Outstanding Wines for Summertime
Add weather-appropriate vino to your menu to pair with lighter fare and even barbecue.
Come summer, diners want to eat lighter fare and grilled meats that reflect the season. And just with the change in seasons, it’s time to also change up your wine list.
Big reds like cabernet sauvignon and merlot and heavier whites like Chardonnay are great throughout colder months and, truth be told, appeal to some people yearround. But when the weather warms up, many others like to eat outside, and that usually calls for more refreshing wines.
“I look for wines that display a sense of freshness when summer rolls in,” says Joe Briand, wine director at New Orleans’ Bacchanal Wine. “Lighter, more translucent reds that are higher in acid and lower in tannin. With whites, I lean toward more delicate, low alcohol [wines] or whites with a touch of spritz.”
You can delve deeply into a variety of lighter wines. For whites, some to look for include albariño, vinho verde, txakolina, gruner veltliner, Grenache blanc, white Burgundy, Riesling, Muscadet and verdejo. In the red category, definitely add Beaujolais (gamay), lighter-style garnacha from Spain’s Priorat region, barbera, French pinot noir, negroamaro and even Lambrusco, a lovely, effervescent Italian red that’s great with a little chill on it.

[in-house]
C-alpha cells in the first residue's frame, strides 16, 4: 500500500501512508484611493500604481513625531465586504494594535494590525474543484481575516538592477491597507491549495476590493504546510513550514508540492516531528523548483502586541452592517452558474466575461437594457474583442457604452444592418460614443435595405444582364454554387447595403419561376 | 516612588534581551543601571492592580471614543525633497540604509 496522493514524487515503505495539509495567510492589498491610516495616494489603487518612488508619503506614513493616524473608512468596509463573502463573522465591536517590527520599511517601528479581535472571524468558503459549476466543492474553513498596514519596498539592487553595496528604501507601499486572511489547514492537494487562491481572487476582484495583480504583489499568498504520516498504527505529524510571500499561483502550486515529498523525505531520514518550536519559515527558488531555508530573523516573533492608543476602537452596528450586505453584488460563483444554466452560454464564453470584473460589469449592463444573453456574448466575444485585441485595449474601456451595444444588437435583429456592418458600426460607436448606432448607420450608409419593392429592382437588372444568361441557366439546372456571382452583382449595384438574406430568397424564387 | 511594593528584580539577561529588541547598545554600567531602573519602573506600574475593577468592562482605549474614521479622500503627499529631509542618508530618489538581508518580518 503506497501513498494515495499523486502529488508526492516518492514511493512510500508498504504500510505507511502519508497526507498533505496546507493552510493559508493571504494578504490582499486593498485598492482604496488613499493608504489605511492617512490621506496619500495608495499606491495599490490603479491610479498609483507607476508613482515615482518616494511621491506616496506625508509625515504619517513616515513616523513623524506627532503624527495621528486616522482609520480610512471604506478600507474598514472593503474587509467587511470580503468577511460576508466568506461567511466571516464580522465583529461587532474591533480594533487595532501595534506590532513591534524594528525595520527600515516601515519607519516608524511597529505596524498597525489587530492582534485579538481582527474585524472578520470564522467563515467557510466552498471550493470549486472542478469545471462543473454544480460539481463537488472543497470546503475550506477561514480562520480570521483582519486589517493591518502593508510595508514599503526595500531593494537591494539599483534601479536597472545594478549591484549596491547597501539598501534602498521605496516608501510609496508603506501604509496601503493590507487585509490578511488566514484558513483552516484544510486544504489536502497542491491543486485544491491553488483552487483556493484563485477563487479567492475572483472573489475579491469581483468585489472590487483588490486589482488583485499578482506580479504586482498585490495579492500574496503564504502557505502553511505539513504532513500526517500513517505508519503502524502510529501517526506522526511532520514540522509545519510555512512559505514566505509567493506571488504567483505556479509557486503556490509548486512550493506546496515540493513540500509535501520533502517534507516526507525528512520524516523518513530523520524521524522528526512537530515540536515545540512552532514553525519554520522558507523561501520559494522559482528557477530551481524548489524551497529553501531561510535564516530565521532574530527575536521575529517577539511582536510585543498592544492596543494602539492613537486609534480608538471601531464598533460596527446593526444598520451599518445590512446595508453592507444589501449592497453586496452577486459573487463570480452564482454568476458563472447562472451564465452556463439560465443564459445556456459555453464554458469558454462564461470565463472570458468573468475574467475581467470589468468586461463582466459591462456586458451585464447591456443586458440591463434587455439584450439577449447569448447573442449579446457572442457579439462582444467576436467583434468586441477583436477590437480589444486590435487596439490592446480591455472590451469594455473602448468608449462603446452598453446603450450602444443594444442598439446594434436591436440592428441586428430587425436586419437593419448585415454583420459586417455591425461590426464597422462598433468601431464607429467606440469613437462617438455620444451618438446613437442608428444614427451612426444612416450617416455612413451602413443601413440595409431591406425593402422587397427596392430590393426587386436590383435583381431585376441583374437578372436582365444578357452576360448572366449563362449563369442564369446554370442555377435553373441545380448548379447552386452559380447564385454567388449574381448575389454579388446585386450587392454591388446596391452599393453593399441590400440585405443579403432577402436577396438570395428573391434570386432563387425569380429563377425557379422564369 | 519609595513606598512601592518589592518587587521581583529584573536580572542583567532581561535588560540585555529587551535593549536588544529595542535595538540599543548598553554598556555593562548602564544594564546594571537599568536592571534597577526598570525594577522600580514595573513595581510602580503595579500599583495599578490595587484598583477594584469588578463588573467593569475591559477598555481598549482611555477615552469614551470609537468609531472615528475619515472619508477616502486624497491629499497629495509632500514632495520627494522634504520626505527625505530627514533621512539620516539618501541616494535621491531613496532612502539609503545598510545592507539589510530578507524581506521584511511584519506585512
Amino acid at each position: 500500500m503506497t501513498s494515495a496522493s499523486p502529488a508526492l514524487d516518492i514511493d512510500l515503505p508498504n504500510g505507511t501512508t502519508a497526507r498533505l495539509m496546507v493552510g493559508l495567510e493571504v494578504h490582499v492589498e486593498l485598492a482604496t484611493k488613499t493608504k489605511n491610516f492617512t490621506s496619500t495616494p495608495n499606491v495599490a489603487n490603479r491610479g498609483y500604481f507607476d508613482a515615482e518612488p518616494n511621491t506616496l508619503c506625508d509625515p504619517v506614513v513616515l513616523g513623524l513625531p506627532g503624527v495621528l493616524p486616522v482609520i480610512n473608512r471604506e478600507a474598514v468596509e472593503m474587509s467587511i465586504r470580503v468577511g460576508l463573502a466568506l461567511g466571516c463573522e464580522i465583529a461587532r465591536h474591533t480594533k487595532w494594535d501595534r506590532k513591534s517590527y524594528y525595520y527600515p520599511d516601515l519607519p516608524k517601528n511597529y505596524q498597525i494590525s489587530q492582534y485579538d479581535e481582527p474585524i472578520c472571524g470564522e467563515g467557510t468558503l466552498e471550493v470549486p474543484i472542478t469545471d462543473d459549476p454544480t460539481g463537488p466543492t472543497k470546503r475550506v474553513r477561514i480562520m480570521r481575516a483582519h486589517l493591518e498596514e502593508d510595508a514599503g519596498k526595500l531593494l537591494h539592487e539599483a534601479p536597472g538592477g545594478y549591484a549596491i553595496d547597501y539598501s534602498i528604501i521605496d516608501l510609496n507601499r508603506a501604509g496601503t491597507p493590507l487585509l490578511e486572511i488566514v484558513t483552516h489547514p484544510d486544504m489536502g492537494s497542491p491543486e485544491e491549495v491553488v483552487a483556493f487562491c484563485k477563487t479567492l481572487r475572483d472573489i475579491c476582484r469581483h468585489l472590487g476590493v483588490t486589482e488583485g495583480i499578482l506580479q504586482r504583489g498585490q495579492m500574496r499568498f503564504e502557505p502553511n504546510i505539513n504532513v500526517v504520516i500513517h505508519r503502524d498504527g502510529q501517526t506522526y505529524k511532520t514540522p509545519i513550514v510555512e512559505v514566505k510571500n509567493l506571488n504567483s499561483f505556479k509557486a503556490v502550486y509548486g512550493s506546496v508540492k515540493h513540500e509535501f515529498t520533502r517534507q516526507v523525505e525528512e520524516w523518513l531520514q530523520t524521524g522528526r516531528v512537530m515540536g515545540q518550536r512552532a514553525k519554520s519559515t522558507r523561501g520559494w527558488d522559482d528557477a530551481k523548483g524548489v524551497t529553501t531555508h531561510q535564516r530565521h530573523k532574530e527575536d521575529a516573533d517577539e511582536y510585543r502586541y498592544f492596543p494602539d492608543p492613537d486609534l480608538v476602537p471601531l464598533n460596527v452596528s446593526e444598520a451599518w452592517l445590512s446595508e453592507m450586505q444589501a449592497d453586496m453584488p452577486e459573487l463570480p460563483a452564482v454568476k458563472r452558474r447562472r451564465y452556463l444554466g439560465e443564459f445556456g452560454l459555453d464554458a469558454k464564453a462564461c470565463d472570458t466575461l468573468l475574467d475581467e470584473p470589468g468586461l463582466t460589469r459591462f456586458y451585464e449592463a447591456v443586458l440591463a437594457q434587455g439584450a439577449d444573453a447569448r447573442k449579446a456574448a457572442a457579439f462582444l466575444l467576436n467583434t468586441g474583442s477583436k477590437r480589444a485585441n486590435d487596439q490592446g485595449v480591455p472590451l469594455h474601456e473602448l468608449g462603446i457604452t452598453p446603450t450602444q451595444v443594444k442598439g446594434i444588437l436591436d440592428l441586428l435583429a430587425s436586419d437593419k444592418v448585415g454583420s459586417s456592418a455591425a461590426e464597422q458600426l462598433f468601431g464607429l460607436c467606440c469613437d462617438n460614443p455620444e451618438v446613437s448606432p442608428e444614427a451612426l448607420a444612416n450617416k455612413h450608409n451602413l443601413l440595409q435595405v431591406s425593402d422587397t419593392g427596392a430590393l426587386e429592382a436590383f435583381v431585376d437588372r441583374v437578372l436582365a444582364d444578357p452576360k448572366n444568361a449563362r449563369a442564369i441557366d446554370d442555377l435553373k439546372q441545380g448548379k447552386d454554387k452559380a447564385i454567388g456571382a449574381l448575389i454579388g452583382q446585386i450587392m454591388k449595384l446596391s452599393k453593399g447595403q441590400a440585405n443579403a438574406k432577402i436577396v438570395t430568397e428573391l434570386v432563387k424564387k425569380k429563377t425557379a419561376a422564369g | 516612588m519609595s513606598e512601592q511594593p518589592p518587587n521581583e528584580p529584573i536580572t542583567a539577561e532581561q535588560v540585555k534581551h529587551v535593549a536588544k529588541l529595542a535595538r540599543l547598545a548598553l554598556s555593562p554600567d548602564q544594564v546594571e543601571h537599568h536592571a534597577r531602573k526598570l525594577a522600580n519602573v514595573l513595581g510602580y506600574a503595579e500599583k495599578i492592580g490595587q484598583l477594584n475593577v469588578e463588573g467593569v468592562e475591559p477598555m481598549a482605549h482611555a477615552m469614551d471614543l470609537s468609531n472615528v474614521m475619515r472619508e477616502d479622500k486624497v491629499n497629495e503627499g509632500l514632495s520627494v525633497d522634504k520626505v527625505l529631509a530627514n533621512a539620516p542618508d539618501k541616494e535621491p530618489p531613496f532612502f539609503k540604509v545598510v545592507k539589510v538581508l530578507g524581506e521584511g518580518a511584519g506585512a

Don’t forget about your bubbles. Celebrations tend to increase in the summer months and that means more sparkling wines like cava, prosecco, cremant and, of course, Champagne.
“Summer is a social time to enjoy wine and that’s where the fun comes in,” says Dan Callaway, director of product development, visitor experience and bourbon education and a sommelier for Bardstown Bourbon Co. and Bond Kitchen and Bar in Bardstown, Ky. “Sparklings are always going to be a big hit.”
And then there’s rosé, sometimes jokingly referred to as summer water. There’s no denying the boom these often-lighter, fruity, crisp, dry wines—from southern France, Oregon, northern Spain, Germany and elsewhere—have had in the last few years. People can’t get enough of rosé, whether sitting out on a patio with a bottle or sharing a variety of food.
Summer also means more grilled fresh vegetables, seafood and, of course, barbecued meats—and these lighter-style wines play a big role in enhancing the food.
“My thing with barbecue is that I don’t want to do anything overly complex,” says Shanning Newell, sommelier at Bourbon Steak in Nashville. “Barbecue is so flavorful, and I try to stay with wine that complements it, but isn’t the star of the show. Wine with barbecue is the supporting actor.”